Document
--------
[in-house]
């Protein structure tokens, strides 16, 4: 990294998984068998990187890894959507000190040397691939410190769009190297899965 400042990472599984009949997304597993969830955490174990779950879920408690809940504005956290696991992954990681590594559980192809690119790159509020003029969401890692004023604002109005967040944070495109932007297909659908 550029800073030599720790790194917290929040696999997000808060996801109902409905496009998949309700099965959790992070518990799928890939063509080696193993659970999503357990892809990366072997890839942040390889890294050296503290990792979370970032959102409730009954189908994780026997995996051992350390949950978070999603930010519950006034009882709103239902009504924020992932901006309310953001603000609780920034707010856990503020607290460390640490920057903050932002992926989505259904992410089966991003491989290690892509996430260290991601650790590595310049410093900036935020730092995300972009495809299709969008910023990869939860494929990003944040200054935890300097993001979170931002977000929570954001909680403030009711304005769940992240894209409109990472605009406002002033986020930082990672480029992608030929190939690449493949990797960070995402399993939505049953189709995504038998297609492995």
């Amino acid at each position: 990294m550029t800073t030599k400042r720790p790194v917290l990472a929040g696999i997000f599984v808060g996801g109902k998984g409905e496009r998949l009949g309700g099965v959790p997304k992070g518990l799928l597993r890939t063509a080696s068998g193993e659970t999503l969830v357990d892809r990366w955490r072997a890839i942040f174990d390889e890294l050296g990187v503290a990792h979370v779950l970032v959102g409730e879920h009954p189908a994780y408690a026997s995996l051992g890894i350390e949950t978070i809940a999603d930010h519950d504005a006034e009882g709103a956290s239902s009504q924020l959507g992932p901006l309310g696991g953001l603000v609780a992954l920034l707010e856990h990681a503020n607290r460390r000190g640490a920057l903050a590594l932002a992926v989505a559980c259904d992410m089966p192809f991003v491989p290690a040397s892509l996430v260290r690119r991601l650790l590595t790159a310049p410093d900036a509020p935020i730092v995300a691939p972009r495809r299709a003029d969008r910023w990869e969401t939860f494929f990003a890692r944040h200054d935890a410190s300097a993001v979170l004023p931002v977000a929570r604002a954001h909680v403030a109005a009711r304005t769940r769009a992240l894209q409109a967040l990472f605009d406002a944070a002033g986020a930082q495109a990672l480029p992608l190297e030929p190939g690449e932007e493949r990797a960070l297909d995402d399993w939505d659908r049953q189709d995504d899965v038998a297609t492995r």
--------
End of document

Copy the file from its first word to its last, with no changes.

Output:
[in-house]
């Protein structure tokens, strides 16, 4: 990294998984068998990187890894959507000190040397691939410190769009190297899965 400042990472599984009949997304597993969830955490174990779950879920408690809940504005956290696991992954990681590594559980192809690119790159509020003029969401890692004023604002109005967040944070495109932007297909659908 550029800073030599720790790194917290929040696999997000808060996801109902409905496009998949309700099965959790992070518990799928890939063509080696193993659970999503357990892809990366072997890839942040390889890294050296503290990792979370970032959102409730009954189908994780026997995996051992350390949950978070999603930010519950006034009882709103239902009504924020992932901006309310953001603000609780920034707010856990503020607290460390640490920057903050932002992926989505259904992410089966991003491989290690892509996430260290991601650790590595310049410093900036935020730092995300972009495809299709969008910023990869939860494929990003944040200054935890300097993001979170931002977000929570954001909680403030009711304005769940992240894209409109990472605009406002002033986020930082990672480029992608030929190939690449493949990797960070995402399993939505049953189709995504038998297609492995």
């Amino acid at each position: 990294m550029t800073t030599k400042r720790p790194v917290l990472a929040g696999i997000f599984v808060g996801g109902k998984g409905e496009r998949l009949g309700g099965v959790p997304k992070g518990l799928l597993r890939t063509a080696s068998g193993e659970t999503l969830v357990d892809r990366w955490r072997a890839i942040f174990d390889e890294l050296g990187v503290a990792h979370v779950l970032v959102g409730e879920h009954p189908a994780y408690a026997s995996l051992g890894i350390e949950t978070i809940a999603d930010h519950d504005a006034e009882g709103a956290s239902s009504q924020l959507g992932p901006l309310g696991g953001l603000v609780a992954l920034l707010e856990h990681a503020n607290r460390r000190g640490a920057l903050a590594l932002a992926v989505a559980c259904d992410m089966p192809f991003v491989p290690a040397s892509l996430v260290r690119r991601l650790l590595t790159a310049p410093d900036a509020p935020i730092v995300a691939p972009r495809r299709a003029d969008r910023w990869e969401t939860f494929f990003a890692r944040h200054d935890a410190s300097a993001v979170l004023p931002v977000a929570r604002a954001h909680v403030a109005a009711r304005t769940r769009a992240l894209q409109a967040l990472f605009d406002a944070a002033g986020a930082q495109a990672l480029p992608l190297e030929p190939g690449e932007e493949r990797a960070l297909d995402d399993w939505d659908r049953q189709d995504d899965v038998a297609t492995r």